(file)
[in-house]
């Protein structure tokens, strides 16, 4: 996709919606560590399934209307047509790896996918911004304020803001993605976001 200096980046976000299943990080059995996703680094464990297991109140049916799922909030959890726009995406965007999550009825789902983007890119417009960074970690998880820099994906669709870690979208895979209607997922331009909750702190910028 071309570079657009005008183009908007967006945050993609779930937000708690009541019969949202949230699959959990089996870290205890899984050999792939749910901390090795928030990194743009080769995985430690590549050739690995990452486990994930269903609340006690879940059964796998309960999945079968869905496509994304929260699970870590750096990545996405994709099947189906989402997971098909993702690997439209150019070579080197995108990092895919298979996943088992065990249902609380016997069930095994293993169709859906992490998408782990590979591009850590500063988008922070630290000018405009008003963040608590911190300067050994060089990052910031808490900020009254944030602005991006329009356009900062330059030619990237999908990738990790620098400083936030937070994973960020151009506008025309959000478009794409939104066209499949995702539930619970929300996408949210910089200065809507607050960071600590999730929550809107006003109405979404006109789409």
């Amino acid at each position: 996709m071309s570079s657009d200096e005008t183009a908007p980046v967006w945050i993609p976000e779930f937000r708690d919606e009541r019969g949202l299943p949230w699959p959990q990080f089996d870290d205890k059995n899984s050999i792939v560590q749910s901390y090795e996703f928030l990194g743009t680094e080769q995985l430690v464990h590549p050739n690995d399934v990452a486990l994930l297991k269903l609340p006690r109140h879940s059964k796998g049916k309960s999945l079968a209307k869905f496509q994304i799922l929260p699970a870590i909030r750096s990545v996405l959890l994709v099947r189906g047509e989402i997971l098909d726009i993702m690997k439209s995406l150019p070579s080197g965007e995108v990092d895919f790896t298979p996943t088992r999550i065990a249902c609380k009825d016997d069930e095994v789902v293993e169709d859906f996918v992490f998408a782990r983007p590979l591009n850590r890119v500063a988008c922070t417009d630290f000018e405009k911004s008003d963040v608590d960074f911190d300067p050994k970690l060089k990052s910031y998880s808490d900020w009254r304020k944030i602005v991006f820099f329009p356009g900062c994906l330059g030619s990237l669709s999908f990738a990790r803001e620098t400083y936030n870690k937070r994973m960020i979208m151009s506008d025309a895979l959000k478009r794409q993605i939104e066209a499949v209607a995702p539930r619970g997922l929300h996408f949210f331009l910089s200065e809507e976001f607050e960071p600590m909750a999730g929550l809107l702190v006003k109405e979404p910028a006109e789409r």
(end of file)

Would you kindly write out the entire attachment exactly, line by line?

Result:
[in-house]
């Protein structure tokens, strides 16, 4: 996709919606560590399934209307047509790896996918911004304020803001993605976001 200096980046976000299943990080059995996703680094464990297991109140049916799922909030959890726009995406965007999550009825789902983007890119417009960074970690998880820099994906669709870690979208895979209607997922331009909750702190910028 071309570079657009005008183009908007967006945050993609779930937000708690009541019969949202949230699959959990089996870290205890899984050999792939749910901390090795928030990194743009080769995985430690590549050739690995990452486990994930269903609340006690879940059964796998309960999945079968869905496509994304929260699970870590750096990545996405994709099947189906989402997971098909993702690997439209150019070579080197995108990092895919298979996943088992065990249902609380016997069930095994293993169709859906992490998408782990590979591009850590500063988008922070630290000018405009008003963040608590911190300067050994060089990052910031808490900020009254944030602005991006329009356009900062330059030619990237999908990738990790620098400083936030937070994973960020151009506008025309959000478009794409939104066209499949995702539930619970929300996408949210910089200065809507607050960071600590999730929550809107006003109405979404006109789409």
């Amino acid at each position: 996709m071309s570079s657009d200096e005008t183009a908007p980046v967006w945050i993609p976000e779930f937000r708690d919606e009541r019969g949202l299943p949230w699959p959990q990080f089996d870290d205890k059995n899984s050999i792939v560590q749910s901390y090795e996703f928030l990194g743009t680094e080769q995985l430690v464990h590549p050739n690995d399934v990452a486990l994930l297991k269903l609340p006690r109140h879940s059964k796998g049916k309960s999945l079968a209307k869905f496509q994304i799922l929260p699970a870590i909030r750096s990545v996405l959890l994709v099947r189906g047509e989402i997971l098909d726009i993702m690997k439209s995406l150019p070579s080197g965007e995108v990092d895919f790896t298979p996943t088992r999550i065990a249902c609380k009825d016997d069930e095994v789902v293993e169709d859906f996918v992490f998408a782990r983007p590979l591009n850590r890119v500063a988008c922070t417009d630290f000018e405009k911004s008003d963040v608590d960074f911190d300067p050994k970690l060089k990052s910031y998880s808490d900020w009254r304020k944030i602005v991006f820099f329009p356009g900062c994906l330059g030619s990237l669709s999908f990738a990790r803001e620098t400083y936030n870690k937070r994973m960020i979208m151009s506008d025309a895979l959000k478009r794409q993605i939104e066209a499949v209607a995702p539930r619970g997922l929300h996408f949210f331009l910089s200065e809507e976001f607050e960071p600590m909750a999730g929550l809107l702190v006003k109405e979404p910028a006109e789409r």